It began innocently enough. Sam played bass, John played keyboards. They met in art school, where they played any kind of music they could get there hands on–from punk to country to jazz to metal. In the early ’00s they moved to NYC, where they discovered the Electroclash scene in full swing. They loved the sound of electronic music made in the basement on piece-of-shit equipment. It sounded new and different, and they wondered if they could take that sound … and add it to a live band, creating a fusion of rock and electronic music. Sam had an iMac, John had a keyboard, and they both had guitars. They figured, what else would we need?
A band. So they looked for a singer, but couldn’t find one. So Sam thought, well, why don’t I try writing some songs, and I could sing them. Only problem was, he couldn’t sing a note. But they didn’t let that get in the way. He plugged in the guitar and wrote a song called “Tyrant,” about the girl who lived next door. It was a rock song, but John took it and remixed into a dance song. One night they played it at a house party. The girls danced. The girls demanded they play it over and over again. They realized they were on the right path.
They needed some other guys for the band, so they put an ad in the paper. Michael answered. He was a jazz-cat, a Django Reinhardt devotee; this was new music for him, and he loved it. They asked the other bands they knew about drummers. They said, well there’s a guy who’s amazing, but he just moved here from Boston last week so no one’s got him yet. This was Anthony. They grabbed him; he didn’t know any better.
They booked a show, opening for a friend’s band at tiny Stinger Club in Brooklyn. The show was in a week and they needed a bass player. So Michael enlisted his best friend, also named Michael. Only problem was, new Michael had never played a bass before. But he practiced constantly for the week, pretty much without sleeping, and played the show. They rocked.
The group hung out in John’s apartment in Chinatown, writing and recording songs. They went about it in a weird way; they made rock’n’roll the way DJs make electronic music. A DJ takes samples into the computer, chops ‘em up, edits them, manipulates the sounds, until, voila: You have a song. This is what the Bravery did, except instead of using samples, they made all the sounds themselves. Sam would write the basic song on guitar, the group would record it like a rock track, and then remix it beyond recognition. Result: something new and bold.
Lyrically, Sam writes from a strange perpective–call it that of a “hopeful misanthrope.” You get the impression he hates every person he has ever met; and sometimes he is overcome with the frustration of this. But at the last minute he refuses to give up, and you leave the song with a sense of optimism, of innocent hope. You listen to him battling his fears, his sense of negativity, and winning out in the end. As a reflection of this, they named their band The Bravery.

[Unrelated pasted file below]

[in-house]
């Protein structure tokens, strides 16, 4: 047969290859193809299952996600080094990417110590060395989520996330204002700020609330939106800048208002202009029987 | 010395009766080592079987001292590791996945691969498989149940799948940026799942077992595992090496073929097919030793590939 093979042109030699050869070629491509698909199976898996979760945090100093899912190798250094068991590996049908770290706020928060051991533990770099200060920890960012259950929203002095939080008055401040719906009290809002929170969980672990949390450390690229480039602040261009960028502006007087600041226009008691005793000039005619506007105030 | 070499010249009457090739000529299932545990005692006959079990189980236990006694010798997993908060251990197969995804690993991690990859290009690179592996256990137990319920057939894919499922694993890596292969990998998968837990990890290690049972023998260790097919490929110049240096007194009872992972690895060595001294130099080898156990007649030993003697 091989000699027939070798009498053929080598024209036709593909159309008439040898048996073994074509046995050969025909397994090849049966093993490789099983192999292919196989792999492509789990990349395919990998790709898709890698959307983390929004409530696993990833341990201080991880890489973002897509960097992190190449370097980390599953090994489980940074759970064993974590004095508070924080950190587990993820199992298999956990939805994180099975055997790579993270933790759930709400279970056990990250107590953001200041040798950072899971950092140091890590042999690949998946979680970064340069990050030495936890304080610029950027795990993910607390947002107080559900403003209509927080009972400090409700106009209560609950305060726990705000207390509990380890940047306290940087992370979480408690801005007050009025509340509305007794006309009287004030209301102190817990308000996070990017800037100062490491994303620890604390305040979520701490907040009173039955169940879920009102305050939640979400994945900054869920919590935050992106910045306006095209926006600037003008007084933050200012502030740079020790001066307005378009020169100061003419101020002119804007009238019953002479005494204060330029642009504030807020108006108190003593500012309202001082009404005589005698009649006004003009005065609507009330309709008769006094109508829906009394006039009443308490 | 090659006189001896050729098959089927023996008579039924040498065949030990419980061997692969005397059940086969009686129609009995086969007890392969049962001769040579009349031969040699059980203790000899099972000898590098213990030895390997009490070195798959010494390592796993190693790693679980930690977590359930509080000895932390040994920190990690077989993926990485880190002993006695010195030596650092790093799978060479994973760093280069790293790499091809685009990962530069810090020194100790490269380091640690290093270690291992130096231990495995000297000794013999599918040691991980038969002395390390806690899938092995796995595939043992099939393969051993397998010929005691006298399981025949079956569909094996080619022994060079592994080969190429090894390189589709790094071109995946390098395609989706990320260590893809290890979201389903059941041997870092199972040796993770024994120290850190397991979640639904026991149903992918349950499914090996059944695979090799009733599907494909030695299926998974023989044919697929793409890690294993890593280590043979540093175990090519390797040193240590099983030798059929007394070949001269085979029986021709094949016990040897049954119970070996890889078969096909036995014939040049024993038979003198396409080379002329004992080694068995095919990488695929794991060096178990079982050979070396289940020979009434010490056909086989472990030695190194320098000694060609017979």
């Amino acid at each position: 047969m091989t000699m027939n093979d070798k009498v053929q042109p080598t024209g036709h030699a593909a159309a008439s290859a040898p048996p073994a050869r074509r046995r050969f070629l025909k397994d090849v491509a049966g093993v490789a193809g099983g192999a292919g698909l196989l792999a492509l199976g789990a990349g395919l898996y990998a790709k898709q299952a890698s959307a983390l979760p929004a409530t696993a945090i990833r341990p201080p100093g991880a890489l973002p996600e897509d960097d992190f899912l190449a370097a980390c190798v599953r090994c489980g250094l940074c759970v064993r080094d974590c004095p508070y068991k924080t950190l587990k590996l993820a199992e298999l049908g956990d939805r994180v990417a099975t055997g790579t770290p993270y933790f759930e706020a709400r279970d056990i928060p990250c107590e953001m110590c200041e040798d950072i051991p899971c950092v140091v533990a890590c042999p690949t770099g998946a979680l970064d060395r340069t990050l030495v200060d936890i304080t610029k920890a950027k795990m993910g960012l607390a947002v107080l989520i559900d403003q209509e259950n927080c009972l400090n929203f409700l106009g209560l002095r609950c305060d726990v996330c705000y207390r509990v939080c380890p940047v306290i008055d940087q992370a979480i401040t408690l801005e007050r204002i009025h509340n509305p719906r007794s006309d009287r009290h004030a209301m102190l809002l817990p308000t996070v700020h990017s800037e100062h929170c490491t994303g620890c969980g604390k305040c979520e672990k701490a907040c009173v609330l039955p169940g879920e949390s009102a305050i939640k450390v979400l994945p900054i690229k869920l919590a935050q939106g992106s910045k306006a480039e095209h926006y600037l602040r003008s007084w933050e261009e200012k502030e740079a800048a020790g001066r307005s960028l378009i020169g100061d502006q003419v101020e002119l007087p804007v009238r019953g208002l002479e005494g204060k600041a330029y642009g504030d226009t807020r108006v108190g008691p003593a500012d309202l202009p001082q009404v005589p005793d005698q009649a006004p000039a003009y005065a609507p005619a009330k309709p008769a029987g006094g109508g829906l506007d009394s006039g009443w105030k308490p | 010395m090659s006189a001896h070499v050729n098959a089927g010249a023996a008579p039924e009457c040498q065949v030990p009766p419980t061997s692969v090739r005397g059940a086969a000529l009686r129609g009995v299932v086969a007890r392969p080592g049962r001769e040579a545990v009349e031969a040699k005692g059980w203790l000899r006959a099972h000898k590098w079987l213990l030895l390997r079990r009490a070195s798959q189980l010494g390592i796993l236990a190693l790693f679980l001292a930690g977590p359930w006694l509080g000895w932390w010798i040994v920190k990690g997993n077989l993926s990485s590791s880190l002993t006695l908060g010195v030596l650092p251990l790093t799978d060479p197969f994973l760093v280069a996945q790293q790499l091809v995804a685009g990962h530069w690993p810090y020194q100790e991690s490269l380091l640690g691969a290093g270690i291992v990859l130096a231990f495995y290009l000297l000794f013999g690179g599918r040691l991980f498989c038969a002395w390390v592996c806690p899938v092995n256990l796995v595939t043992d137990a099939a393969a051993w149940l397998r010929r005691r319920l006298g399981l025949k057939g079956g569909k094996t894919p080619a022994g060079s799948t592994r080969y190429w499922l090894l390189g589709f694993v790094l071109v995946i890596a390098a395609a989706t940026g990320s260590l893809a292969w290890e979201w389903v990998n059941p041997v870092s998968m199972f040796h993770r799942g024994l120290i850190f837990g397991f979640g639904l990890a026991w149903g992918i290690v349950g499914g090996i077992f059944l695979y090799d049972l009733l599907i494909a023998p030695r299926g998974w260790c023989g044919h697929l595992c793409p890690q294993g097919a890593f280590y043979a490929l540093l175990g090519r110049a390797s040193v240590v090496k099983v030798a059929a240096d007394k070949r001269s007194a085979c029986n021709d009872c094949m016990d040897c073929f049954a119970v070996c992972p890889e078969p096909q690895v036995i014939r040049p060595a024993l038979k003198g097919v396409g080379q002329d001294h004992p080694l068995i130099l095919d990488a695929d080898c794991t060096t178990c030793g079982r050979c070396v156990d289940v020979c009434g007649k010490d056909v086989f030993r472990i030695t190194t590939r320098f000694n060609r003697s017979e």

Eventually, they had enough songs for a whole album, so the band made a website and put the album online. They also put it on another odd site they discovered, called Myspace. (Remember, this is 2003.) They burned CDs of their music and handed them out all around town. They would stand outside of Tower Records all day handing out burned CDs. They’d play anywhere they could get a gig; the basement of Lit, TT the Bears and Middle East in Boston, etc. They would hang out all day putting up fliers, or handing out CDs outside of other shows.
Soon, the band saw that people had started coming to the shows. Then other people started playing their album. Zane Lowe at Radio One in the U.K. downloaded songs off the band’s website and started playing them on the air. Soon, Aaron Axelsen at Live 105 in San Francisco and Paul Driscoll at WFNX in Boston did the same. They booked a residency at Arlene’s Grocery in New York, every Thursday night for a month. Then a LOT of people started coming to the shows. Including record label people.
Island Records released The Bravery in 2005. For the next 18 months the band toured the world basically non-stop, enjoying much success and two international hit songs–”An Honest Mistake” and “Unconditional.” The time passed quickly.
THE SUN AND THE MOON
After touring for all this time, The Bravery were better musicians, better singers, a better band. They wanted to make an album that would reflect their growth as musicians. So they recruited producer Brendan O’Brien, well known for bringing out the best performance in a group (see: Rage Against the Machine, Neil Young etc.). The band wanted to try new textures and sounds, so they moved to Brendan’s Atlanta studio and grabbed any instrument they could get their hands on, and choked it until something good came out. That included antique pump organs (“Believe”), Mellotrons (“Time Won’t Let Me Go”), a string quartet (“The Ocean”), and a host of Pet Sounds-worthy vocal arrangements (“This is Not the End,” “Above and Below”).
Despite this newfound creativity and sense of musical exploration, the band also wanted to keep the energy that came with recording in the basement in New York. To that end, the band split its time between Atlanta and NYC. The resulting album is a hybrid of the two experiments – with a fair amount recorded in the back of tour buses as well.
This time out, they explore the same subjects of overcoming fear and negativity, but to a far greater extent, getting into territory that could be described as spiritual. Life and death, good and evil, hope and desperation–the extremes. And so came the album’s title: The Sun and the Moon.